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Policy Reforms to Benefit Qualified Foreign Investors
On 1 January 2012, the Government of India announced a major policy reform on the proposal of letting Qualified Foreign Investors to directly access the Indian equity market. With this key policy decision, the Government has sought to reinforce its commitment to liberalise the Indian foreign investment policy framework. The decision to grant direct access to Indian equity markets to QFIs is expected to provide a much needed impetus to the Indian capital market. The Securities and Exchange Board of India as well as the Reserve Bank of India are expected to issue circulars providing the operational framework of proposed policy change by 15 January 2012. Taxand India considers the potential meaning of this policy change for multinationals ahead of the operational frameworks being announced.
Direct participation of foreign investors is envisaged only for Foreign Institutional Investors ("FIIs") and Non-Resident Investors ("NRIs") under FII Regulations and Portfolio Investment Scheme ("PIS") respectively. Currently, foreign individuals who are willing to invest in India and who do not qualify as NRIs are forced to take recourse to the sub-account route prescribed under the FII Regulations or to Offshore Derivative Instruments. Practically, SEBI has been hesitant in granting such approvals. In its bid to liberalise the foreign investment policy, the Indian Government had, in August 2011, permitted QFIs to directly participate in Indian Mutual Fund schemes. The permission granted to QFIs to directly access the Indian equity market has been described as 'the next logical step'.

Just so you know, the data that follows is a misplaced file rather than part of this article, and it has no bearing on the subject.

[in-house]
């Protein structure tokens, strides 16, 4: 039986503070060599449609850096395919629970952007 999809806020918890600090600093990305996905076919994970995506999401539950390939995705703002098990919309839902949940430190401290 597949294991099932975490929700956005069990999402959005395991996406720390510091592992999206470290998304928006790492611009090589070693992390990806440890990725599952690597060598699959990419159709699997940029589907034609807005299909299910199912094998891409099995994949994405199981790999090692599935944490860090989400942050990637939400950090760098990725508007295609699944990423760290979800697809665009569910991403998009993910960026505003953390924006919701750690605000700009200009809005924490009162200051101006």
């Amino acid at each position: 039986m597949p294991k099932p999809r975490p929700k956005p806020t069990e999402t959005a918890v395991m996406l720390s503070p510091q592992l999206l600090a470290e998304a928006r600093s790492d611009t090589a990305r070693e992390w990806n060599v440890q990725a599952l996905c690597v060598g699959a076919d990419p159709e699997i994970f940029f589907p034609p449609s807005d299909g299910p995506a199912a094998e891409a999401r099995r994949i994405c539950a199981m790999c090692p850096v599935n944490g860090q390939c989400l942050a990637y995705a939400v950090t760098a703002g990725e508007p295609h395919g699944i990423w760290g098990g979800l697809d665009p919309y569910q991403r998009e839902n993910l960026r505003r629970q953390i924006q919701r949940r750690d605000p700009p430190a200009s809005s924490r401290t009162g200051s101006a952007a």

Taxand India provides a brief overview and analysis of the proposed guidelines
While the decision to grant direct access to the Indian equity capital market to QFIs is a welcome move towards liberalising the overall foreign investment policy framework, the efficacy of this decision would essentially depend on the construct of its operational guidelines. The onus is now on SEBI and RBI to do a balancing act between formulating a suitable governing structure for proposed QFI regime such that it does not import onerous conditions that may stifle investments while ensuring that a suitable mechanism for undertaking robust due diligence is also in place.
Such stratified yet specific set of regulations would be effective in avoiding challenges from potential overlap of multiple policies and also in simplifying the overall policy framework for non-institutional investors. However, the feasibility of such consolidated framework for non-institutional investors as also the consequential impact that the proposed QFI regime may have on extant regulations would need to be analysed based on the departmental guidance to be issued by SBI and RBI in the form of circulars.
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